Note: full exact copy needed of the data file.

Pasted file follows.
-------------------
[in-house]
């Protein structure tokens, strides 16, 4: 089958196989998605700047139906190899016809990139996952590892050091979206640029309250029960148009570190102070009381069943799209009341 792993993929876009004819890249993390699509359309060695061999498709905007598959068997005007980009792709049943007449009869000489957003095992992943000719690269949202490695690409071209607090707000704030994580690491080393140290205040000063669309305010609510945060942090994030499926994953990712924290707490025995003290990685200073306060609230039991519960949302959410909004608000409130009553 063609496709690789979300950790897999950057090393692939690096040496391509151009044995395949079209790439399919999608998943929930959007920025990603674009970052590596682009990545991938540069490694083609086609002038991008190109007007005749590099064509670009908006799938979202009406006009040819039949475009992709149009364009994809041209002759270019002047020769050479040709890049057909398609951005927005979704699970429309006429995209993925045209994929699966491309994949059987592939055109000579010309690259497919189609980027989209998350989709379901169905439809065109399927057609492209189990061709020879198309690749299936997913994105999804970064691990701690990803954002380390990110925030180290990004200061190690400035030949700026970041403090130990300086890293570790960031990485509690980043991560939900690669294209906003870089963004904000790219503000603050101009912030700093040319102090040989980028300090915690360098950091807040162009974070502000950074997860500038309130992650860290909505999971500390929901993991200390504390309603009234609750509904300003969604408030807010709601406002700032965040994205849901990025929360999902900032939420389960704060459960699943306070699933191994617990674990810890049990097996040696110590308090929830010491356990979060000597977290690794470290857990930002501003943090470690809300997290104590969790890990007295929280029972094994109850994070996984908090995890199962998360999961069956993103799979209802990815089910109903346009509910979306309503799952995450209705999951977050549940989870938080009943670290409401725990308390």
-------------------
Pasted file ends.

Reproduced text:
[in-house]
């Protein structure tokens, strides 16, 4: 089958196989998605700047139906190899016809990139996952590892050091979206640029309250029960148009570190102070009381069943799209009341 792993993929876009004819890249993390699509359309060695061999498709905007598959068997005007980009792709049943007449009869000489957003095992992943000719690269949202490695690409071209607090707000704030994580690491080393140290205040000063669309305010609510945060942090994030499926994953990712924290707490025995003290990685200073306060609230039991519960949302959410909004608000409130009553 063609496709690789979300950790897999950057090393692939690096040496391509151009044995395949079209790439399919999608998943929930959007920025990603674009970052590596682009990545991938540069490694083609086609002038991008190109007007005749590099064509670009908006799938979202009406006009040819039949475009992709149009364009994809041209002759270019002047020769050479040709890049057909398609951005927005979704699970429309006429995209993925045209994929699966491309994949059987592939055109000579010309690259497919189609980027989209998350989709379901169905439809065109399927057609492209189990061709020879198309690749299936997913994105999804970064691990701690990803954002380390990110925030180290990004200061190690400035030949700026970041403090130990300086890293570790960031990485509690980043991560939900690669294209906003870089963004904000790219503000603050101009912030700093040319102090040989980028300090915690360098950091807040162009974070502000950074997860500038309130992650860290909505999971500390929901993991200390504390309603009234609750509904300003969604408030807010709601406002700032965040994205849901990025929360999902900032939420389960704060459960699943306070699933191994617990674990810890049990097996040696110590308090929830010491356990979060000597977290690794470290857990930002501003943090470690809300997290104590969790890990007295929280029972094994109850994070996984908090995890199962998360999961069956993103799979209802990815089910109903346009509910979306309503799952995450209705999951977050549940989870938080009943670290409401725990308390």